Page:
“That was very intentional by the Legislature,” said Eric Magnuson, an attorney and former Minnesota Supreme Court justice. “They wanted a court that developed some expertise in these kinds of issues.”
The closest comparison, say lawyers, is the United States Court of Appeals in the District of Columbia, most commonly referred to as the D.C. Circuit. While it has the smallest geographic jurisdiction of any federal appeals court, its dominion includes the seat of federal government, meaning many major political battles head there first.
In Minnesota, the role of the Ramsey County District Court is not lost on governors, who appoint judges to its bench.
“Governors have in mind the fact that judges they appoint in Ramsey County have a high likelihood of handling significant cases like this,” said Magnuson, who also chaired the Minnesota Commission on Judicial Selection, which evaluates and recommends nominees to the governor for appointment to the bench. “While the qualifications of judicial candidates are always a blend of ability, temperament and judgment, if a candidate has experience in dealing with public issues, that is something that a governor may consider favorably.”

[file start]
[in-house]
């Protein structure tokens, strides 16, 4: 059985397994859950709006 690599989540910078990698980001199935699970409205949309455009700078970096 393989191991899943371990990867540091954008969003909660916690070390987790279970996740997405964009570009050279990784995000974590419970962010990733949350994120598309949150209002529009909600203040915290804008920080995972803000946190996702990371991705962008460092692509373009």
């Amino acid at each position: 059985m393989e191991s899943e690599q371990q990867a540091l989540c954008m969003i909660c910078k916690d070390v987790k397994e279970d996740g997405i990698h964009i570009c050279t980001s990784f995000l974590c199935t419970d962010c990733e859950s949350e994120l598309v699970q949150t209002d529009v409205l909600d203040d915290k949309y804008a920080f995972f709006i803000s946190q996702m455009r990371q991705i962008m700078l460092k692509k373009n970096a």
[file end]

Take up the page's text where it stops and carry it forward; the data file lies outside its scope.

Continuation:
It’s not a role the court always relishes, said Kathleen Gearin, who served as a judge in Ramsey County from 1987 until her retirement in 2013. During her time she oversaw First Amendment cases after the Republican National Convention, sat on the state canvassing board that heard the Al Franken-Norm Coleman U.S. Senate recount, and ruled on former Gov. Tim Pawlenty’s unallotment of state funds in 2009.
After many of those rulings, she faced intense criticism — sometimes on national television — from the state’s political leaders. “You have to be fearless and do what you think is right,” she said. “You do need to know, if you’re going to be a judge in Ramsey County, you will will have more scrutiny and criticism because of the issues that come before you.”